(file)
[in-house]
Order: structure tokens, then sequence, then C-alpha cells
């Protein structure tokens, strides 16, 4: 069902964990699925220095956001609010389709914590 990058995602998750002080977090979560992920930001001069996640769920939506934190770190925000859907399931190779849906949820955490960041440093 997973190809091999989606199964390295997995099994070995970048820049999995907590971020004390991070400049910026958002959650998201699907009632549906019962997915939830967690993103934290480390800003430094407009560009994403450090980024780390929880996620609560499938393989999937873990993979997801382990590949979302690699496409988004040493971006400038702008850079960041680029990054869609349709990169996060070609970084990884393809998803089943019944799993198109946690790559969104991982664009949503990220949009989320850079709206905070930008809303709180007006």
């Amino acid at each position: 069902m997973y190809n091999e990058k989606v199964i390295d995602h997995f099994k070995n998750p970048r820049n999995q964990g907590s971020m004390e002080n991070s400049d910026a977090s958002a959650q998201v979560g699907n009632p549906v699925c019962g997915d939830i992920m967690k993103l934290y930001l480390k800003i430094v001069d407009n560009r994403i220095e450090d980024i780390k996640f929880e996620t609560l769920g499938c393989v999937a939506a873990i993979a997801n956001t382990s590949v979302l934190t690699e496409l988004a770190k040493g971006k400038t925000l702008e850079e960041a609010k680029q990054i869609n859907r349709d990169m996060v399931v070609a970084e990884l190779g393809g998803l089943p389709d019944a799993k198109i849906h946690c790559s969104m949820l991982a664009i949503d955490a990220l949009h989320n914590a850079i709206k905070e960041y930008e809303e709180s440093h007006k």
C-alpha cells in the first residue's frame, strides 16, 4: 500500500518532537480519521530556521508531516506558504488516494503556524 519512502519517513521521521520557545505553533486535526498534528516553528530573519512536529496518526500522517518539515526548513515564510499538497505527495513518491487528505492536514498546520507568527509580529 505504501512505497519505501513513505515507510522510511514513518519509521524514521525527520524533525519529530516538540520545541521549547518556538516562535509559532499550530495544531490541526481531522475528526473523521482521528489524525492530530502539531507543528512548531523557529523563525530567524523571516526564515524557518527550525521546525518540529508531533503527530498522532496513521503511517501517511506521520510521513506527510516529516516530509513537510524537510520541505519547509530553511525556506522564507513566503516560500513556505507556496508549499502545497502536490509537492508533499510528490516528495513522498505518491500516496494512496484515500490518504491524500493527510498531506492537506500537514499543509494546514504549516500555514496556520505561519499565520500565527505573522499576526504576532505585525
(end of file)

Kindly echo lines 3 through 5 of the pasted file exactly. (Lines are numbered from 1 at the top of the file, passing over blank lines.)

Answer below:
């Protein structure tokens, strides 16, 4: 069902964990699925220095956001609010389709914590 990058995602998750002080977090979560992920930001001069996640769920939506934190770190925000859907399931190779849906949820955490960041440093 997973190809091999989606199964390295997995099994070995970048820049999995907590971020004390991070400049910026958002959650998201699907009632549906019962997915939830967690993103934290480390800003430094407009560009994403450090980024780390929880996620609560499938393989999937873990993979997801382990590949979302690699496409988004040493971006400038702008850079960041680029990054869609349709990169996060070609970084990884393809998803089943019944799993198109946690790559969104991982664009949503990220949009989320850079709206905070930008809303709180007006």
């Amino acid at each position: 069902m997973y190809n091999e990058k989606v199964i390295d995602h997995f099994k070995n998750p970048r820049n999995q964990g907590s971020m004390e002080n991070s400049d910026a977090s958002a959650q998201v979560g699907n009632p549906v699925c019962g997915d939830i992920m967690k993103l934290y930001l480390k800003i430094v001069d407009n560009r994403i220095e450090d980024i780390k996640f929880e996620t609560l769920g499938c393989v999937a939506a873990i993979a997801n956001t382990s590949v979302l934190t690699e496409l988004a770190k040493g971006k400038t925000l702008e850079e960041a609010k680029q990054i869609n859907r349709d990169m996060v399931v070609a970084e990884l190779g393809g998803l089943p389709d019944a799993k198109i849906h946690c790559s969104m949820l991982a664009i949503d955490a990220l949009h989320n914590a850079i709206k905070e960041y930008e809303e709180s440093h007006k």
C-alpha cells in the first residue's frame, strides 16, 4: 500500500518532537480519521530556521508531516506558504488516494503556524 519512502519517513521521521520557545505553533486535526498534528516553528530573519512536529496518526500522517518539515526548513515564510499538497505527495513518491487528505492536514498546520507568527509580529 505504501512505497519505501513513505515507510522510511514513518519509521524514521525527520524533525519529530516538540520545541521549547518556538516562535509559532499550530495544531490541526481531522475528526473523521482521528489524525492530530502539531507543528512548531523557529523563525530567524523571516526564515524557518527550525521546525518540529508531533503527530498522532496513521503511517501517511506521520510521513506527510516529516516530509513537510524537510520541505519547509530553511525556506522564507513566503516560500513556505507556496508549499502545497502536490509537492508533499510528490516528495513522498505518491500516496494512496484515500490518504491524500493527510498531506492537506500537514499543509494546514504549516500555514496556520505561519499565520500565527505573522499576526504576532505585525